Bill Gates suggests we need to re-examine the role of capitalism. His solution was to move to “creative capitalism.” He defined it as:
There are two great forces of human nature: self-interest and caring for others. Capitalism harnesses self-interest in a helpful and sustainable way, but only on behalf of those that can pay.
Government aid and philanthropy channel our caring for those who can’t pay. But to provide rapid improvement for the poor we need a system that draws in innovators and businesses in a far better way than we do today.
Such a system would have a twin mission: making profits and also improving lives of those who don’t fully benefit from today’s market forces. For sustainability we need to use profit incentives wherever we can.
At the same time, profits are not always possible when business tries to serve the very poor. In such cases there needs to be another incentive, and that incentive is recognition. Recognition enhances a company’s reputation and appeals to customers; above all, it attracts good people to the organization.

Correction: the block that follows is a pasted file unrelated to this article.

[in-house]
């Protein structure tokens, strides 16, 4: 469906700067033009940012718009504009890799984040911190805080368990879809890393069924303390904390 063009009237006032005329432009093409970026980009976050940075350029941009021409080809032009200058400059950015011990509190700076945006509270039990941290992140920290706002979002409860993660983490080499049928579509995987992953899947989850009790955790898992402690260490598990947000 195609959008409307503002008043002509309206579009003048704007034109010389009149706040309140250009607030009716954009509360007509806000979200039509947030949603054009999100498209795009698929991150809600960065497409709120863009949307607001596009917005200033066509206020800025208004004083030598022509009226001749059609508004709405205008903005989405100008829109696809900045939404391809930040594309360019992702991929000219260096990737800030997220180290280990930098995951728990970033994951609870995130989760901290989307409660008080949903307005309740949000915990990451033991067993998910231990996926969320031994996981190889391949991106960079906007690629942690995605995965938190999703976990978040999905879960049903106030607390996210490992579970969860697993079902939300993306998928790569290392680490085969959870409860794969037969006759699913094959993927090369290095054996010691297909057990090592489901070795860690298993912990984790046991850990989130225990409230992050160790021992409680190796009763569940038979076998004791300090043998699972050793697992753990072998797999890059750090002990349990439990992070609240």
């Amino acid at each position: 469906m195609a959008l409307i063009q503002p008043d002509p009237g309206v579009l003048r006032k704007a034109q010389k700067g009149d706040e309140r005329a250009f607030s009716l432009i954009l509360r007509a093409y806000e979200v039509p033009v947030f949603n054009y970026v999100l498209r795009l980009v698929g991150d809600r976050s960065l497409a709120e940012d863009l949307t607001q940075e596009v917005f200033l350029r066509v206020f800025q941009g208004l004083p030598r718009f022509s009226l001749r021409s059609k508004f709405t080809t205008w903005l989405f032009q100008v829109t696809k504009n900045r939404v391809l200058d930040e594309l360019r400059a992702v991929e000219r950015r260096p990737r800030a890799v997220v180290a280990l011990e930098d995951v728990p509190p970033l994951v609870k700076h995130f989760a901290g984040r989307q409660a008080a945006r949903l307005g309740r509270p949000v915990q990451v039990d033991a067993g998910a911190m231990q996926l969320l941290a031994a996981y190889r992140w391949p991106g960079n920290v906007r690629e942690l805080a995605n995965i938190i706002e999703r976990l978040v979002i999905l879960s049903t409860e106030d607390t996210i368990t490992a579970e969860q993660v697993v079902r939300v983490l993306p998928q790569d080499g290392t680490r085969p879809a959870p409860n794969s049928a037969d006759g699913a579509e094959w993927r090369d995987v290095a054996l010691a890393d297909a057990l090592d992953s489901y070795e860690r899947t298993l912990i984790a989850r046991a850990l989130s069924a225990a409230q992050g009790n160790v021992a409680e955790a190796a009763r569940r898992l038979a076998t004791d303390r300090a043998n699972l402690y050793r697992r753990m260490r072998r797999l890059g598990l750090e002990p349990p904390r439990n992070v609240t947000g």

As such, recognition triggers a market-based reward for good behavior. In markets where profits are not possible, recognition is a proxy: where profits are possible, recognition is an added incentive.
The challenge here is to design a system where market incentives, including profits and recognition, drive those principles to do more for the poor.
I like to call the idea creative capitalism, an approach where governments, businesses, and nonprofits work together to stretch the reach of market forces so that more people can make a profit, or gain recognition, doing work that eases the world’s inequities.
Source: Bill Gates